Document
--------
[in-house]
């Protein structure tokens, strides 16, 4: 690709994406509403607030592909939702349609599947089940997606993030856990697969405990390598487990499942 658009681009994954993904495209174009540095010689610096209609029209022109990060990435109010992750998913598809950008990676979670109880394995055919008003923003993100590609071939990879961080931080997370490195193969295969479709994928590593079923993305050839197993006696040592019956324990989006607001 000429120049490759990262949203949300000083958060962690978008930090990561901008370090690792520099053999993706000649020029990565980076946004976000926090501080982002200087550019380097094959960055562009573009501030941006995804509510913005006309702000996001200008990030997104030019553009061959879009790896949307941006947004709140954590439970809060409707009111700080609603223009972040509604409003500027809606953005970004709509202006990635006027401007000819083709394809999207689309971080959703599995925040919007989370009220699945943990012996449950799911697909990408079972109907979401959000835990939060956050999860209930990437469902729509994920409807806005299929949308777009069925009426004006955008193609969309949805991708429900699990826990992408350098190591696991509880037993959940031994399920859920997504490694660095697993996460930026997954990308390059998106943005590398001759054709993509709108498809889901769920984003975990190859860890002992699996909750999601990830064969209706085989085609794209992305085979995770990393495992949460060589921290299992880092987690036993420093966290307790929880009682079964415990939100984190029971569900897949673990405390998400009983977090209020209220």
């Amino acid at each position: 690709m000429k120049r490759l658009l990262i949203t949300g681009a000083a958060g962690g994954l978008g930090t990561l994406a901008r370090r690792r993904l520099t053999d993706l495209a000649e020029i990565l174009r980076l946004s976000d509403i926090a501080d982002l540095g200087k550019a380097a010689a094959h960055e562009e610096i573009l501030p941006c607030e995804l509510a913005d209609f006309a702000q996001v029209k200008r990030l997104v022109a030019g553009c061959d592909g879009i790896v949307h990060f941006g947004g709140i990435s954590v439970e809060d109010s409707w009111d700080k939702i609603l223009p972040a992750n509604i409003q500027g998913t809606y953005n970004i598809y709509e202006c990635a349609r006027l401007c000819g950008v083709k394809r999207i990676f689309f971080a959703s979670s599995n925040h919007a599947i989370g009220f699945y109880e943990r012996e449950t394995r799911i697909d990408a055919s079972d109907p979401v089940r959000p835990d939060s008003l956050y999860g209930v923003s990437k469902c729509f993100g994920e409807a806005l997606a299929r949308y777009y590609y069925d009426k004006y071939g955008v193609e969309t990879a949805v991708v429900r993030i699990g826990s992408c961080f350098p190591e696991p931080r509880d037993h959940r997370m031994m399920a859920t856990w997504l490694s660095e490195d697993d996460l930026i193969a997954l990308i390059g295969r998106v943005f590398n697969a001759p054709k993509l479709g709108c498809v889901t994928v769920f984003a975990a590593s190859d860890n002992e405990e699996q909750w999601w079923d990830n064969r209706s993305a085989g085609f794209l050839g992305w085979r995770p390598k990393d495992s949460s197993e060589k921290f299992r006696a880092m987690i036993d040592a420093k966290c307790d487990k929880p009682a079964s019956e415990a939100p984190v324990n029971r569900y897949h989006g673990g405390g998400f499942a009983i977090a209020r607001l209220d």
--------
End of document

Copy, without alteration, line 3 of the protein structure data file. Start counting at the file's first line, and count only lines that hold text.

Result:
């Amino acid at each position: 690709m000429k120049r490759l658009l990262i949203t949300g681009a000083a958060g962690g994954l978008g930090t990561l994406a901008r370090r690792r993904l520099t053999d993706l495209a000649e020029i990565l174009r980076l946004s976000d509403i926090a501080d982002l540095g200087k550019a380097a010689a094959h960055e562009e610096i573009l501030p941006c607030e995804l509510a913005d209609f006309a702000q996001v029209k200008r990030l997104v022109a030019g553009c061959d592909g879009i790896v949307h990060f941006g947004g709140i990435s954590v439970e809060d109010s409707w009111d700080k939702i609603l223009p972040a992750n509604i409003q500027g998913t809606y953005n970004i598809y709509e202006c990635a349609r006027l401007c000819g950008v083709k394809r999207i990676f689309f971080a959703s979670s599995n925040h919007a599947i989370g009220f699945y109880e943990r012996e449950t394995r799911i697909d990408a055919s079972d109907p979401v089940r959000p835990d939060s008003l956050y999860g209930v923003s990437k469902c729509f993100g994920e409807a806005l997606a299929r949308y777009y590609y069925d009426k004006y071939g955008v193609e969309t990879a949805v991708v429900r993030i699990g826990s992408c961080f350098p190591e696991p931080r509880d037993h959940r997370m031994m399920a859920t856990w997504l490694s660095e490195d697993d996460l930026i193969a997954l990308i390059g295969r998106v943005f590398n697969a001759p054709k993509l479709g709108c498809v889901t994928v769920f984003a975990a590593s190859d860890n002992e405990e699996q909750w999601w079923d990830n064969r209706s993305a085989g085609f794209l050839g992305w085979r995770p390598k990393d495992s949460s197993e060589k921290f299992r006696a880092m987690i036993d040592a420093k966290c307790d487990k929880p009682a079964s019956e415990a939100p984190v324990n029971r569900y897949h989006g673990g405390g998400f499942a009983i977090a209020r607001l209220d």